The 110kW electric racer will act as a test bed for future electric road bikes.
Italian motorbike firm Ducati has revealed the key technical details of its first electric motorbike, which will be used in the all-electric MotoE World Cup from next season onwards.
Ducati, which is owned by the Volkswagen Group’s supercar brand Lamborghini, has secured a deal to take over from Energica as the maker of the spec machine that will be used in the championship, which launched in 2019 as an electric support series to MotoGP.
Codenamed V21L, the prototype version of the new electric racing bike was first seen in testing last December, although Ducati has only now revealed the key tech specs, with claims that it features technical solutions “never adopted before” in terms of the battery pack, motor and inverter technology.
Ducati also says it has also drawn electric vehicle expertise from elsewhere within the VW Group, particularly Porsche, Lamborghini and VW’s battery division.
While the V21L project is intended purely to develop a racing bike, Ducati says that it “has strategic relevance” in allowing it to “develop expertise for the future” that could eventually be transferred to road-going electric bikes.
Ducati boss Claudio Domenicali said: “The world is going through a complex period and environmental sustainability is an element that all individuals and all companies must consider a priority if we want to preserve the delicate balance of the planet.”
While the V21L project is intended purely to develop a competition bike for Motor, Ducati says that it “has strategic relevance”, with Domenicali describing it as “a laboratory in which to build our future.”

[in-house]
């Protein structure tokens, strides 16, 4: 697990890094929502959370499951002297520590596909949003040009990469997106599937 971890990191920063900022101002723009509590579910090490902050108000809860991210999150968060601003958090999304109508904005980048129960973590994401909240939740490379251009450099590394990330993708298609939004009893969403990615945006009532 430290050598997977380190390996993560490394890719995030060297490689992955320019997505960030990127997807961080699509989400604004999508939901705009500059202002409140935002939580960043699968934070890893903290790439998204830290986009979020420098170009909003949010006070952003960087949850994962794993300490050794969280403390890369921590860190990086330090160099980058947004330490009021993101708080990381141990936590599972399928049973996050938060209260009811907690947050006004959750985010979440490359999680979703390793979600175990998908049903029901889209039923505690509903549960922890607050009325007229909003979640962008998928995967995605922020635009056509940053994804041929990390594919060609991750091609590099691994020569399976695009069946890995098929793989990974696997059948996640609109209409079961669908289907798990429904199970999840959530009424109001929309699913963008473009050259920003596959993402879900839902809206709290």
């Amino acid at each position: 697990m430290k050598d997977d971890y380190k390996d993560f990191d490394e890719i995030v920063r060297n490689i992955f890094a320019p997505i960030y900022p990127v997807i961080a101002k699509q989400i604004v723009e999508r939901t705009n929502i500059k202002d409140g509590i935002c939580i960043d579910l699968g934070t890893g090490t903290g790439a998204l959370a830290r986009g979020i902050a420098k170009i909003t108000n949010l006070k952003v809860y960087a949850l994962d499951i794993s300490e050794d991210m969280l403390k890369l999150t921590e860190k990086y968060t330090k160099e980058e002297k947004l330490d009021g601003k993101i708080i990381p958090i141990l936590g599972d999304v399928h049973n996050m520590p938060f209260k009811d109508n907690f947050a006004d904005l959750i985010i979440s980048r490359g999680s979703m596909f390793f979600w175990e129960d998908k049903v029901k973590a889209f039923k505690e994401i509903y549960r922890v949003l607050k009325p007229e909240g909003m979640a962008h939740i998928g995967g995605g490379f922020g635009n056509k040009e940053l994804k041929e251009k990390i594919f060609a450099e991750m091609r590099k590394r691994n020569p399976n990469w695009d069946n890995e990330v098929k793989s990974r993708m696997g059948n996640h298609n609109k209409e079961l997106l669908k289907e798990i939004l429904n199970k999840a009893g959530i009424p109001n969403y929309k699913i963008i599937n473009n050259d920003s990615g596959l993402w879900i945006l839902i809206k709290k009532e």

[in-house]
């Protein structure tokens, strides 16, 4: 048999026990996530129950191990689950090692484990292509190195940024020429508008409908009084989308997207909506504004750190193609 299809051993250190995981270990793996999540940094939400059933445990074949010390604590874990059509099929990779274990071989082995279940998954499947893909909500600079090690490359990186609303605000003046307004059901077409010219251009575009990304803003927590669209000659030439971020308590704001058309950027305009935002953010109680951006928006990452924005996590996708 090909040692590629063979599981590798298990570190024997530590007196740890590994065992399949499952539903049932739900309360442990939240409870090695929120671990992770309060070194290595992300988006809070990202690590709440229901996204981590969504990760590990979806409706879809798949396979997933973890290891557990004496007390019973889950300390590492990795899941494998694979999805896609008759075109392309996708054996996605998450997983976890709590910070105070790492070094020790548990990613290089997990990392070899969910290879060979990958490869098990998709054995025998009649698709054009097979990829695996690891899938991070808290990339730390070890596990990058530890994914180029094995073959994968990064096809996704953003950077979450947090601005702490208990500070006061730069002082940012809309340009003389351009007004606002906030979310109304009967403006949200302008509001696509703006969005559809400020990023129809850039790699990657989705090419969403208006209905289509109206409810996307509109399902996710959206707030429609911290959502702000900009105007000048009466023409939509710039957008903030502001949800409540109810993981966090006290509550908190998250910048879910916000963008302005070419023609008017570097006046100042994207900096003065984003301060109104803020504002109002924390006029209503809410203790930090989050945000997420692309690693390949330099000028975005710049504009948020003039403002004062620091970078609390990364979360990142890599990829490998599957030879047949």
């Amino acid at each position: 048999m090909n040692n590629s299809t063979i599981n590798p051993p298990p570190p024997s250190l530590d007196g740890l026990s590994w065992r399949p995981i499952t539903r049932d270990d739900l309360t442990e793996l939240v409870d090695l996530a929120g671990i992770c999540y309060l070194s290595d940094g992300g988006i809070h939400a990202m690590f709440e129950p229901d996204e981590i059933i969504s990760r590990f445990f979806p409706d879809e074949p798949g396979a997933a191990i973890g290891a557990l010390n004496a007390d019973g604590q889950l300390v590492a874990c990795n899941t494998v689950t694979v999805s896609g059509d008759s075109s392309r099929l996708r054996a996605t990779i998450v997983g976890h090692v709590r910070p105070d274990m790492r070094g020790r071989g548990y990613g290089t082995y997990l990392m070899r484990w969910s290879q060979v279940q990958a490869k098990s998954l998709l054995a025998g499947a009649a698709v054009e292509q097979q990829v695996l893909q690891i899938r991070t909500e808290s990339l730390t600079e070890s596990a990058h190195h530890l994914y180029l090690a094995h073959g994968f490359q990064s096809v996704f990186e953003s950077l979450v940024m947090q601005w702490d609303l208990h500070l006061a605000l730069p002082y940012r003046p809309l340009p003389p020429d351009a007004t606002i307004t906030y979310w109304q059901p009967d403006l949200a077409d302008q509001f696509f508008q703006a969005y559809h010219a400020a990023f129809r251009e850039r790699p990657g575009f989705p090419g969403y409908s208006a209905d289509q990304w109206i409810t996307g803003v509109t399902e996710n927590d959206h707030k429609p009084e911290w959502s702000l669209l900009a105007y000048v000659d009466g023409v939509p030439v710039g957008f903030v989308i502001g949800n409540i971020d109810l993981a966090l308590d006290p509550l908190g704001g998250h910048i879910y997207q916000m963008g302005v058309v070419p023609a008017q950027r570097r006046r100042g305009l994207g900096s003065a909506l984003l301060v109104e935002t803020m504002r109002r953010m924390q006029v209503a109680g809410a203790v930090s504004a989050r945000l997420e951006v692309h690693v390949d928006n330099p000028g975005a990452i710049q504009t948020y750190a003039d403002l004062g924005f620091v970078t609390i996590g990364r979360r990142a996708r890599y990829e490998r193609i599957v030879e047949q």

Weight has been a key focus in the development of the V21L, with the machine currently weighing less than than 225kg – which is 12kg less than the minimum requirements for the MotoE category.
The powertrain offers 110kW and 140Nm of torque, which gives the machine a top speed of 270km/h. The motor, which weighs 21kg and can rotate at speeds of up to 18,000rpm, and has been developed by a partner firm to a specification set by Ducati.
The whole system runs at 800V, which Ducati says maximises output, performance and range.
The 18kWh battery features 1152 cylindrical cells, and is houses in a pack that weighs 110kg. There is a 20kW charging socket built into the bike’s tail. The inverter on the bike weighs 5kg, and is developed from a unit feature in an electric racing car.
The machine also features an advanced liquid cooling system, which uses a double circuit to regulate the different temperature needs of the battery pack and the motor/inverter. Ducati says that it also means the battery can be charged without needing to be cooled first, with an 80% charge taking around 45 minutes.
The carbon fibre shell of the battery pack also serves as a stressed part of the chassis, and there’s an aluminium front frame that weighs 3.7kg. The rear features an aluminium swingarm, while the rear subframe – which has the trail and rider seat built in – is made from carbon fibre.
There’s Ohlins suspension front and rear, with the rear system developed from the Superleggera V4 bike. There is a 338.5mm Brembo double steel disc brake on the front wheel, which a 220mm single Brembo disc brake at the rear. Teams will be able to option a rear brake control on the left handlebar, which riders can use as an alternative to the pedal brake.
The development of the bike has been aided by the Ducati Corse test team, with much effort going into creating a response from the throttle and electronic controls that is indistinguishable from existing Ducati racing bikes.
Vincenzo De Silvio, Ducati’s R&D boss, said: “The most important challenges in this field remain those related to the size, weight, autonomy of the batteries and the availability of the charging networks.”
He added that developing expertise within Ducati to address those issues “is already essential today to be ready when the time comes to put the first street electric Ducati into production.”
Ducati added that the “next objective” for the firm is to “study how to create, as soon as the technology will allow, a Ducati electric vehicle that is sporty, light, exciting and able to satisfy all enthusiasts.”